Ernestine L.Rose

Jan 1810 – August 1892

It is difficult to select here from Annie Gaylor's chapter on Ernestine Rose, because every paragraph is an illustration of her courage, wisdom and her clear thinking and expression on a wide range of progressive issues. Her essay A Defense of Atheism, in my humble opinion, rivals Bertrand Russell's much later 'Why I Am Not A Christian.

Born in the Jewish Ghetto in Poland, the daughter of an orthodox rabbi, she took to atheism young. Having read the Torah in Hebrew she had rejected the bible and Judaism by the age of 14.When rebuked by her father for combing her hair on the sabbath, and in the absence of an answer said she would go and ask God herself. She went outside and after a few minutes came back saying "I asked him if it was a sin, and he said nothing" Case closed. She adopted the word atheist without apology or embarrassment, well before Robert Green Ingersoll discovered freethought. 

After an eventful journey thought Europe they settled in America in 1836, where she became America’s first woman’s rights activist. Soon after arriving in America she drafted the ‘Married Woman’s Property Act" that was proposed by freethinker Judge Thomas Hertell. Canvassing door to door to get support she had to battle not only men, religionists and clerics, but also women who told her "We don’t want any more rights – we have rights enough" A year later it became law.

Ernestine was one of several women freethinkers who went on lecture tours addressing state legislators and conventions in support of atheism, freethought, women’s rights and abolition of slavery. Like other early women activists she was abused and insulted and 'harassed by ministers and mobs'. On one occasion she was called "the female devil, so bold as to contest the right of the South to hold their own slaves" and the first National Women's Rights Convention in 1850 was called by the Boston Herald an "Awful Combination of Socialism, Abolitionism, and Infidelity"

At one of her gatherings she told the audience:-

"Agitation is the opposite of stagnation – the one is life, the other death" and

"Ignorance is the evil – knowledge will be the remedy"

At another convention she opposed attempts to reconcile women's rights with Christianity saying:- "For my part, I see no need to appeal to any written authority, particularly when it is so obscure and indefinite as to admit of different interpretations. When the inhabitants of Boston converted their harbour into a teapot rather than submit to unjust taxes, they did not go to the Bible for their authority; for if they had, they would have been told from the same authority to `give unto Caesar what belonged to Caesar.' Had the people, when they rose in the might of their right to throw off the British yoke, appealed to the bible for authority, it would have answered them, `Submit to the powers that be, for they are from God.' No! on Human Rights and Freedom, on a subject that is as self-evident as that two and two make four, there is no need of any written authority."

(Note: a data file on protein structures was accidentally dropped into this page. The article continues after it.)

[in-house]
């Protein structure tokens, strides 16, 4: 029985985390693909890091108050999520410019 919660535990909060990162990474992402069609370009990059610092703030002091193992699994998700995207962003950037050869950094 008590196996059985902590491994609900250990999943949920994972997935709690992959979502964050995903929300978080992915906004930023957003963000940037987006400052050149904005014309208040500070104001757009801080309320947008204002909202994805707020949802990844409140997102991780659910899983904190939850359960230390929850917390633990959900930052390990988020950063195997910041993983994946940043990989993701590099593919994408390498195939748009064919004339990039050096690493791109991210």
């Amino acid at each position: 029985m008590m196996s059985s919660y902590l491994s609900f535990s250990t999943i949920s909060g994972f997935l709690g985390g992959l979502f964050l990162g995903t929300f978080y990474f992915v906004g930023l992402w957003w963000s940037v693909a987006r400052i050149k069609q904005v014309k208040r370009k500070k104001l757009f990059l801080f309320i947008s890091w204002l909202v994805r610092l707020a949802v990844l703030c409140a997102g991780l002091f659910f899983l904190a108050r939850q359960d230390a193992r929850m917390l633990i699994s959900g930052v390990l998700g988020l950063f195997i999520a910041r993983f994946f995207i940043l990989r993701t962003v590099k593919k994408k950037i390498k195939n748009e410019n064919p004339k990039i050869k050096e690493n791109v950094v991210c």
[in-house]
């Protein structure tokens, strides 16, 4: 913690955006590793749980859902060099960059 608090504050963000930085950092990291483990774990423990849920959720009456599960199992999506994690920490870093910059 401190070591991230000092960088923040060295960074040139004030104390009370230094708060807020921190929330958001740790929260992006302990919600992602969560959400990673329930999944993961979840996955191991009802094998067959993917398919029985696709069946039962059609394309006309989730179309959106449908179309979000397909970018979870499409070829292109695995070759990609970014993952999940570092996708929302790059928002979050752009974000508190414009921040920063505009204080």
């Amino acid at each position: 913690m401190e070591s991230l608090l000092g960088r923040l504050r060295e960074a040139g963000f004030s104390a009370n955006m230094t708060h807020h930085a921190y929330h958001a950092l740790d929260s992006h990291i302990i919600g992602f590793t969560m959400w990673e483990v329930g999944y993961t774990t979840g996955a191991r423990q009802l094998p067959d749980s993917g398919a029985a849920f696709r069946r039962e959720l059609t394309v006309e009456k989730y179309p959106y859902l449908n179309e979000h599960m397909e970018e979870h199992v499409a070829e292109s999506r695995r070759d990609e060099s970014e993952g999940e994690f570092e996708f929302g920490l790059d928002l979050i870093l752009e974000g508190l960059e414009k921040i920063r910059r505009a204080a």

In 1854 The Albany Register editorialised a convention meeting at which she spoke thus:-

"People are beginning to inquire how far public sentiment should sanction or tolerate these unsexed women, who make a scoff of religion, who repudiate the Bible and blaspheme God; who would step out from the true sphere of the mother, the wife, and the daughter, and taking upon themselves the duties and the business of men, stalk into the public gaze, and by engaging in the politics, the rough controversies. And trafficking of the world, upheave existing institutions, and overturn all the social relations of life.

It is a melancholy reflection, that among our American women who have been educated to better things, there should be found any who are willing to follow the lead of such foreign propagandists as the ringleted, glove-handed exotic, Ernestine L. Rose. We can understand how such men as the Rev, Mr May, or the sleek-headed Dr. Channing may be deluded by her to becoming her disciples………"

She was embroiled in a dispute over the wording of a Constitutional document when the women activist felt let down when male abolitionists abandoned the women suffrage plank, arguing that male Negroes were more entitled to vote than women of all races.

When her husband died Charles Bradlaugh delivered the funeral oration, and Moncure Conway spoke. On her death, Ernestine herself was buried in Highgate Cemetery with her husband and George Holyoake spoke at her graveside.

How can her contribution to atheism, feminism and human rights have been forgotten?

This is a shortened version of Annie Laurie Gaylor's chapter on Ernestine Rose in Women Without Superstition "No Gods, No Masters" published by the Freedom From Religion Foundation (

A Defence of Atheism, First given as a lecture in Mercantile Hall, Boston April 1861